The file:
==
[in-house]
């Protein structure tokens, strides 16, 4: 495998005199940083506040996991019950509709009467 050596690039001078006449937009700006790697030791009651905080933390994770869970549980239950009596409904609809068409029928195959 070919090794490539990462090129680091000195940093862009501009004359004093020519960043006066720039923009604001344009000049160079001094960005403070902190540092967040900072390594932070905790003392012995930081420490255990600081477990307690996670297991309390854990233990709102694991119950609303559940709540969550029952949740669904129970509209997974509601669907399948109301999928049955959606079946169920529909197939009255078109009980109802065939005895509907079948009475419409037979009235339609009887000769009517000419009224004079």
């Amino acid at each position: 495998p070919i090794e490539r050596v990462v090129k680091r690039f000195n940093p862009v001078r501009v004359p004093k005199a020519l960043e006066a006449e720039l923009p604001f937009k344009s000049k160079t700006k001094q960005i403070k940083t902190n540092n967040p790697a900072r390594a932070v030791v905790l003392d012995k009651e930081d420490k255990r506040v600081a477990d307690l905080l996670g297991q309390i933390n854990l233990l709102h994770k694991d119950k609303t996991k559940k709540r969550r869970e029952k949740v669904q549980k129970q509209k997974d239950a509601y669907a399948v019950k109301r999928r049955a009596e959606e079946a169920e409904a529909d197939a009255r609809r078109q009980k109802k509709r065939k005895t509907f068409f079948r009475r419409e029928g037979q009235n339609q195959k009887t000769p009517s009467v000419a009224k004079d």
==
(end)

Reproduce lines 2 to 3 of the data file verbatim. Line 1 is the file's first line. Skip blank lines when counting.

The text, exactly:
């Protein structure tokens, strides 16, 4: 495998005199940083506040996991019950509709009467 050596690039001078006449937009700006790697030791009651905080933390994770869970549980239950009596409904609809068409029928195959 070919090794490539990462090129680091000195940093862009501009004359004093020519960043006066720039923009604001344009000049160079001094960005403070902190540092967040900072390594932070905790003392012995930081420490255990600081477990307690996670297991309390854990233990709102694991119950609303559940709540969550029952949740669904129970509209997974509601669907399948109301999928049955959606079946169920529909197939009255078109009980109802065939005895509907079948009475419409037979009235339609009887000769009517000419009224004079």
């Amino acid at each position: 495998p070919i090794e490539r050596v990462v090129k680091r690039f000195n940093p862009v001078r501009v004359p004093k005199a020519l960043e006066a006449e720039l923009p604001f937009k344009s000049k160079t700006k001094q960005i403070k940083t902190n540092n967040p790697a900072r390594a932070v030791v905790l003392d012995k009651e930081d420490k255990r506040v600081a477990d307690l905080l996670g297991q309390i933390n854990l233990l709102h994770k694991d119950k609303t996991k559940k709540r969550r869970e029952k949740v669904q549980k129970q509209k997974d239950a509601y669907a399948v019950k109301r999928r049955a009596e959606e079946a169920e409904a529909d197939a009255r609809r078109q009980k109802k509709r065939k005895t509907f068409f079948r009475r419409e029928g037979q009235n339609q195959k009887t000769p009517s009467v000419a009224k004079d």